Gloom, despair and agony
Beneath the media hype about free broadband in the UK lies a sordid underbelly of broken promises and frustrated customers. In the latest example, one of my colleagues has suffered from a complete lack of connectivity on TalkTalk broadband for the past 36 hours (the line is working fine for voice), and can't make contact with the premium-rate help desk, no matter how hard he tries. However, he has happened to notice that the Carphone Warehouse corporate site (not the consumer-facing site, interestingly) appears to contain Charles Dunstone's email address, to be used in case of "customer service issues."
He has risen to the challenge and sent Mr. Dunstone an email. Highlight: "Now, this morning we dial through to the helpline which lets us wait for 5 minutes before telling us there is a service disruption. Why doesn't this message appear after 20 seconds? Free broadband forever, but it's costing us an arm and a leg in premium rate phone calls. Not impressed. My wife is now on her way into one of your stores which I hear other customers have been doing recently in desperation. So, your store staff are having to mollify frustrated broadband customers instead of concentrating on meeting their sales targets."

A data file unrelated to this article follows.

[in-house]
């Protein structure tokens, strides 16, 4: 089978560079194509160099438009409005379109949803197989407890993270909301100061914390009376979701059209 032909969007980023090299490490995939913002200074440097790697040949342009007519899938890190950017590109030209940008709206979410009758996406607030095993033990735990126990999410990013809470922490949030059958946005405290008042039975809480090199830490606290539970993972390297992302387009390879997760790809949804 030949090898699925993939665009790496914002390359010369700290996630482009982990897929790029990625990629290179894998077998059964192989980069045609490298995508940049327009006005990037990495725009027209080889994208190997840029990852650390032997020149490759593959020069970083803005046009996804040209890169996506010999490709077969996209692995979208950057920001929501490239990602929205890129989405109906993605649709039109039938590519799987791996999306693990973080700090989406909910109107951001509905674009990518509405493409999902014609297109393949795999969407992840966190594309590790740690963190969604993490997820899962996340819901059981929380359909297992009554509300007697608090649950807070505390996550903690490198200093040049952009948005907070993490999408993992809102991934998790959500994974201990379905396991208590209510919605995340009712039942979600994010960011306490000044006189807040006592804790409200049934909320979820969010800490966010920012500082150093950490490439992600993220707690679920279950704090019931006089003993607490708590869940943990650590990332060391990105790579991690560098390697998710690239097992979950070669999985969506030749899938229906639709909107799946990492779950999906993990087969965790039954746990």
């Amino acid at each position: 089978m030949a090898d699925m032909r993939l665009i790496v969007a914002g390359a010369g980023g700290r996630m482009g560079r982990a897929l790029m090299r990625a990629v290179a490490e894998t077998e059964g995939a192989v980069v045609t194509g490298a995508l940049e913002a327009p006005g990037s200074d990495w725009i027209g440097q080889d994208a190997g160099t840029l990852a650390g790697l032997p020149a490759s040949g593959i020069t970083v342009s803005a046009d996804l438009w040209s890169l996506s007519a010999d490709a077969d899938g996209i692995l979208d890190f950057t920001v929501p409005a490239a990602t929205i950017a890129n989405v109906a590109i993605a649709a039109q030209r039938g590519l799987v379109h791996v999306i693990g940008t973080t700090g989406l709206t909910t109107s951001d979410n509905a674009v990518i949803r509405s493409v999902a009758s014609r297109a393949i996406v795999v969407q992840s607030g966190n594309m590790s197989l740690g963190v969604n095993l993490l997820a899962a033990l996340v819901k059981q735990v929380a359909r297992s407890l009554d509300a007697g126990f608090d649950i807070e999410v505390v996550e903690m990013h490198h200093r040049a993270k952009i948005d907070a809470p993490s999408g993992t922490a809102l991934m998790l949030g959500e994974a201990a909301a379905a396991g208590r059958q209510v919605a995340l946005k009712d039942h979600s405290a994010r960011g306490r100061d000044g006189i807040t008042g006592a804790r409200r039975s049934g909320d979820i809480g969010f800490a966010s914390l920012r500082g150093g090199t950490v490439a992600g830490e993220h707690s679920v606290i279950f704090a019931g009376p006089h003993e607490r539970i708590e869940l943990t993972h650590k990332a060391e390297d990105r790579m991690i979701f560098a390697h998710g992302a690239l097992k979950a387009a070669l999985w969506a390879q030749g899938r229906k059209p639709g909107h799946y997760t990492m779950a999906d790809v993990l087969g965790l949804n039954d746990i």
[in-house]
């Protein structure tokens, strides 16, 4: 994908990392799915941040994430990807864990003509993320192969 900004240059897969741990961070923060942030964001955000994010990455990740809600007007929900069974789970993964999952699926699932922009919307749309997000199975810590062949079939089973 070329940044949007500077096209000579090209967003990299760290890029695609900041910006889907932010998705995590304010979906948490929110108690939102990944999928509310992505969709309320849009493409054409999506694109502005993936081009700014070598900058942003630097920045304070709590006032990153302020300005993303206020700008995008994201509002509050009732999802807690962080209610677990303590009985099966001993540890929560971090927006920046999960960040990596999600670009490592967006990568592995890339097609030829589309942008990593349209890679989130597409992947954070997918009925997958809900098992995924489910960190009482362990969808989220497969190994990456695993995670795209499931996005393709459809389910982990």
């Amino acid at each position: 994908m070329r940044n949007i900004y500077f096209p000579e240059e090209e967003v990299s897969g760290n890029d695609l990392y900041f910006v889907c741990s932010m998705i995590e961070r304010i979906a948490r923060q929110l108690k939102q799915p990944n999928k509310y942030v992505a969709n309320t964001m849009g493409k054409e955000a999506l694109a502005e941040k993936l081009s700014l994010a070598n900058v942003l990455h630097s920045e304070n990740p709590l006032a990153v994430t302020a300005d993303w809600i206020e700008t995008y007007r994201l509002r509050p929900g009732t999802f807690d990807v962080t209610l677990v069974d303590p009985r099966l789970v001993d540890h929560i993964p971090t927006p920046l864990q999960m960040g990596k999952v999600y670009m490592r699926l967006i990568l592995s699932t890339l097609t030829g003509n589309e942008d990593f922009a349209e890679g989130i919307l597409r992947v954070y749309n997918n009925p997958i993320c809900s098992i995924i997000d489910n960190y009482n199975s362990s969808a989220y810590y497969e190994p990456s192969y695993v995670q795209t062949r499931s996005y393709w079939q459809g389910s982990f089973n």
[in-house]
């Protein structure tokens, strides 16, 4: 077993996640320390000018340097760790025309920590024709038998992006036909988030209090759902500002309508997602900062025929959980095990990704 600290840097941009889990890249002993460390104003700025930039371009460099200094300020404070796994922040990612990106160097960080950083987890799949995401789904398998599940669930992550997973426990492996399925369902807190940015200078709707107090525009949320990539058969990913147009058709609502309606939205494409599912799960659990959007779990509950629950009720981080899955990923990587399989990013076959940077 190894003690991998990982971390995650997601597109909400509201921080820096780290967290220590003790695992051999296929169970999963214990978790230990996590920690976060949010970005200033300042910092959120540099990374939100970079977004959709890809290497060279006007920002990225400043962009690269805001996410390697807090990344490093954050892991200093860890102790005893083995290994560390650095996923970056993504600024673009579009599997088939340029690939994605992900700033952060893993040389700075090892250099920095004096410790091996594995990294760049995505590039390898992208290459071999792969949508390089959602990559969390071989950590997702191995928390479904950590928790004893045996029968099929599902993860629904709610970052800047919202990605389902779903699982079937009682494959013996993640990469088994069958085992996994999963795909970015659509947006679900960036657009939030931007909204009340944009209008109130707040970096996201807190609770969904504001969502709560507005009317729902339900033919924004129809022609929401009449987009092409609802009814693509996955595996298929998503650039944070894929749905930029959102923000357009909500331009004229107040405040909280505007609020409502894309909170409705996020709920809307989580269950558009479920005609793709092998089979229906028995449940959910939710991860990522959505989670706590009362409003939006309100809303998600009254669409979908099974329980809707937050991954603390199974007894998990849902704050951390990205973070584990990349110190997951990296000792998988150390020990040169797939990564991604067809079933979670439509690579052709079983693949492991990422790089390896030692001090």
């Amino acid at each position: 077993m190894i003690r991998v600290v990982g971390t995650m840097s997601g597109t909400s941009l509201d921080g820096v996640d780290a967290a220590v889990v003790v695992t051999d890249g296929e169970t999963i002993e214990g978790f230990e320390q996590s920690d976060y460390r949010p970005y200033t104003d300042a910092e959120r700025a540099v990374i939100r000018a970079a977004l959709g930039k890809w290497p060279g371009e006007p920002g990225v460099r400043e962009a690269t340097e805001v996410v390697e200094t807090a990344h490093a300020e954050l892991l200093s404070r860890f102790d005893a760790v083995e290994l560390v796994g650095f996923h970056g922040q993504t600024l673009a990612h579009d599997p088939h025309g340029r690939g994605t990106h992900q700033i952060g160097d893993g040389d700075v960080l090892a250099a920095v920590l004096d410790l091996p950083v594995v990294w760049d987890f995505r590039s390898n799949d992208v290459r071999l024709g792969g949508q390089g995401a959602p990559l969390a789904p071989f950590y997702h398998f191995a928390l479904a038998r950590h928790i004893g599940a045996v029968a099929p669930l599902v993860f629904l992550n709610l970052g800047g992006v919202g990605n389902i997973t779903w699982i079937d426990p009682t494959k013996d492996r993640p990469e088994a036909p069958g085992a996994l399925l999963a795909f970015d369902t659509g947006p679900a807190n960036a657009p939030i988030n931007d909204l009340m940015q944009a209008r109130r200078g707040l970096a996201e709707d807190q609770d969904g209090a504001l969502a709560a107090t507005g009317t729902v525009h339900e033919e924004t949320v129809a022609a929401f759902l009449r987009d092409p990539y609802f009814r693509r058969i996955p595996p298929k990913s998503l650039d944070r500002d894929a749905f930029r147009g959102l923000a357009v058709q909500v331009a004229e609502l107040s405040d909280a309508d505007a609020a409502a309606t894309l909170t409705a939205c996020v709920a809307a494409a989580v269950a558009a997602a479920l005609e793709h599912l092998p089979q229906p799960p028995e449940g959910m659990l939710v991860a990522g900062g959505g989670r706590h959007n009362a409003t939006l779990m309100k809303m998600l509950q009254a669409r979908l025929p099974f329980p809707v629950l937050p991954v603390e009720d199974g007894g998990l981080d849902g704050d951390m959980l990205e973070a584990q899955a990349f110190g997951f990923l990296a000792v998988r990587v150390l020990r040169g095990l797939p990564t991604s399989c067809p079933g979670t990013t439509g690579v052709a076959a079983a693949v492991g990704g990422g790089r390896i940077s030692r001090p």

Viral marketing can work in reverse, we must remember. It is said that we're separated from the rest of humanity by only six degrees of separation, though in my case I have had two examples recently of only one degree of separation from complete free broadband despair - and that's just in my office. Wait until my next door neighbors, recent happy converts to Sky but still using NTL for telephony and broadband, realize that they have to go back to BT to take up Sky's brilliant new offer. As Peter Cook said in his appearance as a pop idol in Bedazzled, "(Free broadband) you fill me with inertia."